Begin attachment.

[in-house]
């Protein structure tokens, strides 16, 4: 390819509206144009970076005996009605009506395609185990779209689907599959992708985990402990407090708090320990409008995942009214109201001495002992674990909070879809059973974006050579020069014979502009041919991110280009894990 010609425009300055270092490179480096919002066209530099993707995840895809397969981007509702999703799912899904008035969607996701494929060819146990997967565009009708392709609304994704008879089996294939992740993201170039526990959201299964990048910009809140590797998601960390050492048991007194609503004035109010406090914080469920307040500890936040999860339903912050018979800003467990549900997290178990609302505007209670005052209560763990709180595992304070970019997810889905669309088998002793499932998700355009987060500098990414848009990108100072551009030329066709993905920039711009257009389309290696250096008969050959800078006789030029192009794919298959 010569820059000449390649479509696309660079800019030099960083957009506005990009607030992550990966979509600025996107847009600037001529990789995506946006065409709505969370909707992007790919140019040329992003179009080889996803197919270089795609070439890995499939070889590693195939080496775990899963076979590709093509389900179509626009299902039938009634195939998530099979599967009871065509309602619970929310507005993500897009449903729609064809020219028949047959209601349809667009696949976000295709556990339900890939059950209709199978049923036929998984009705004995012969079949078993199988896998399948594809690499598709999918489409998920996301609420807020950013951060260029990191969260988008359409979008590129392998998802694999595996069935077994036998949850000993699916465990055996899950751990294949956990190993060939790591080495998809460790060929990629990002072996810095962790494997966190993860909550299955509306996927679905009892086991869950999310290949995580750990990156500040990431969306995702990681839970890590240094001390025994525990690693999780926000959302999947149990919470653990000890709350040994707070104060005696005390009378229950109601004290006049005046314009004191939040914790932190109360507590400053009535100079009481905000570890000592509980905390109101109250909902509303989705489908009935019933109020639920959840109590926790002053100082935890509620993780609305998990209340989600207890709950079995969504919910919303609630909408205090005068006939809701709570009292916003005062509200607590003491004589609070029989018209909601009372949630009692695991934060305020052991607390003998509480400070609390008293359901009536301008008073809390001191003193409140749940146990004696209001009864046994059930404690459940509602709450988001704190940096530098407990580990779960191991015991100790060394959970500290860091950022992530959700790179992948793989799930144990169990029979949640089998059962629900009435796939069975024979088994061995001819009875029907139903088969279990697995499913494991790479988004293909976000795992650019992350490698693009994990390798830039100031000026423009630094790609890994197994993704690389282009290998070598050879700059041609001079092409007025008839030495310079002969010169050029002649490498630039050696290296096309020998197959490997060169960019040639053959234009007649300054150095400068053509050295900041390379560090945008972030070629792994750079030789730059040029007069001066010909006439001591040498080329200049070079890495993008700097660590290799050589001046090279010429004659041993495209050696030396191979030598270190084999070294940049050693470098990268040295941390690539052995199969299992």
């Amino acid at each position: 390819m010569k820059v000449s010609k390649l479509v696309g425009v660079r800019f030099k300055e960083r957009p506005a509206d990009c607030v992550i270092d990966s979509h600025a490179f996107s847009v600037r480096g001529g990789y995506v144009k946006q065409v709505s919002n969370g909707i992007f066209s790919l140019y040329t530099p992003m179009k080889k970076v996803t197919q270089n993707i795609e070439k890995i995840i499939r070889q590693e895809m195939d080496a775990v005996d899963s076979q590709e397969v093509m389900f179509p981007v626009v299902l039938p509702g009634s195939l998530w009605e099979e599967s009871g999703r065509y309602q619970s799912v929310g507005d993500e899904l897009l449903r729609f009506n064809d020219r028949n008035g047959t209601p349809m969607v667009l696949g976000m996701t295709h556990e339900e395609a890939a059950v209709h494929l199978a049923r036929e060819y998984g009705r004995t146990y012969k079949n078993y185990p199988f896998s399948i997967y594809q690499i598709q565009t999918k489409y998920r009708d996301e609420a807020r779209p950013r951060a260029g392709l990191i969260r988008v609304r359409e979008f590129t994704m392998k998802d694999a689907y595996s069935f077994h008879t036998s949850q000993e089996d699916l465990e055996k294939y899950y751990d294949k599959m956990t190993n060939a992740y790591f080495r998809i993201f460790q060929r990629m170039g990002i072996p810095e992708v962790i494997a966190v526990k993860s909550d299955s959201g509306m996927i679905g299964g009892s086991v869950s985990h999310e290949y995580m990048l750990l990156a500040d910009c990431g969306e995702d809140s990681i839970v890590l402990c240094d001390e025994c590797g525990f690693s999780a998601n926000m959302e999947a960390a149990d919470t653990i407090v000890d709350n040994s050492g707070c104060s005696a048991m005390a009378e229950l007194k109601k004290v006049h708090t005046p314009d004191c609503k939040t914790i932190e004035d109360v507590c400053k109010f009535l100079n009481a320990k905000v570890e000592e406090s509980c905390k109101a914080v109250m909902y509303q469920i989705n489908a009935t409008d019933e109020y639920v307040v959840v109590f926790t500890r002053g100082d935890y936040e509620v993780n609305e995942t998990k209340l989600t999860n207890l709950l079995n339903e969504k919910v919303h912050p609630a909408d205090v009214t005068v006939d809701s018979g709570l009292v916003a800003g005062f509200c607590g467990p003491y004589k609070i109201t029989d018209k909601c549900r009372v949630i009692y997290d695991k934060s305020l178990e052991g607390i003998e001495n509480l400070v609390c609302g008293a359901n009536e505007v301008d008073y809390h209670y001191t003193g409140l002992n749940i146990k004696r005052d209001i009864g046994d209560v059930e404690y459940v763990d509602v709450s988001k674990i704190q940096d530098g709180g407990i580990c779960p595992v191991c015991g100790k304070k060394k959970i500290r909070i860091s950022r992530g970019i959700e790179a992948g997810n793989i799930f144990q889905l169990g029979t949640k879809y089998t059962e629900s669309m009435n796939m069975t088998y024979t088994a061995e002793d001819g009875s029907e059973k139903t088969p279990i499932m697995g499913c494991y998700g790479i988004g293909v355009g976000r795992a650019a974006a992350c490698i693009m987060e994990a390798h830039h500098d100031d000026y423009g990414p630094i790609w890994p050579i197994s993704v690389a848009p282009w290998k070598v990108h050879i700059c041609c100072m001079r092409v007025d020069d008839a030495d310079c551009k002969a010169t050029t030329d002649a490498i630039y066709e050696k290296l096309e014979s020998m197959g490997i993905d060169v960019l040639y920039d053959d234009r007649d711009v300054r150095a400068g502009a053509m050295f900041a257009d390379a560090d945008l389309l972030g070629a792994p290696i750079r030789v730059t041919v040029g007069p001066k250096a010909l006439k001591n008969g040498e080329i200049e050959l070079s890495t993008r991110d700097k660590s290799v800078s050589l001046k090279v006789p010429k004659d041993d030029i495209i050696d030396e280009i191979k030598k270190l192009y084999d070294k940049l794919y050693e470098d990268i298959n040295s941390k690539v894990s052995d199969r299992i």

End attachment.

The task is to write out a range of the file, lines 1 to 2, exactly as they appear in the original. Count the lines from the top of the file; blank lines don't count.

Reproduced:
[in-house]
């Protein structure tokens, strides 16, 4: 390819509206144009970076005996009605009506395609185990779209689907599959992708985990402990407090708090320990409008995942009214109201001495002992674990909070879809059973974006050579020069014979502009041919991110280009894990 010609425009300055270092490179480096919002066209530099993707995840895809397969981007509702999703799912899904008035969607996701494929060819146990997967565009009708392709609304994704008879089996294939992740993201170039526990959201299964990048910009809140590797998601960390050492048991007194609503004035109010406090914080469920307040500890936040999860339903912050018979800003467990549900997290178990609302505007209670005052209560763990709180595992304070970019997810889905669309088998002793499932998700355009987060500098990414848009990108100072551009030329066709993905920039711009257009389309290696250096008969050959800078006789030029192009794919298959 010569820059000449390649479509696309660079800019030099960083957009506005990009607030992550990966979509600025996107847009600037001529990789995506946006065409709505969370909707992007790919140019040329992003179009080889996803197919270089795609070439890995499939070889590693195939080496775990899963076979590709093509389900179509626009299902039938009634195939998530099979599967009871065509309602619970929310507005993500897009449903729609064809020219028949047959209601349809667009696949976000295709556990339900890939059950209709199978049923036929998984009705004995012969079949078993199988896998399948594809690499598709999918489409998920996301609420807020950013951060260029990191969260988008359409979008590129392998998802694999595996069935077994036998949850000993699916465990055996899950751990294949956990190993060939790591080495998809460790060929990629990002072996810095962790494997966190993860909550299955509306996927679905009892086991869950999310290949995580750990990156500040990431969306995702990681839970890590240094001390025994525990690693999780926000959302999947149990919470653990000890709350040994707070104060005696005390009378229950109601004290006049005046314009004191939040914790932190109360507590400053009535100079009481905000570890000592509980905390109101109250909902509303989705489908009935019933109020639920959840109590926790002053100082935890509620993780609305998990209340989600207890709950079995969504919910919303609630909408205090005068006939809701709570009292916003005062509200607590003491004589609070029989018209909601009372949630009692695991934060305020052991607390003998509480400070609390008293359901009536301008008073809390001191003193409140749940146990004696209001009864046994059930404690459940509602709450988001704190940096530098407990580990779960191991015991100790060394959970500290860091950022992530959700790179992948793989799930144990169990029979949640089998059962629900009435796939069975024979088994061995001819009875029907139903088969279990697995499913494991790479988004293909976000795992650019992350490698693009994990390798830039100031000026423009630094790609890994197994993704690389282009290998070598050879700059041609001079092409007025008839030495310079002969010169050029002649490498630039050696290296096309020998197959490997060169960019040639053959234009007649300054150095400068053509050295900041390379560090945008972030070629792994750079030789730059040029007069001066010909006439001591040498080329200049070079890495993008700097660590290799050589001046090279010429004659041993495209050696030396191979030598270190084999070294940049050693470098990268040295941390690539052995199969299992």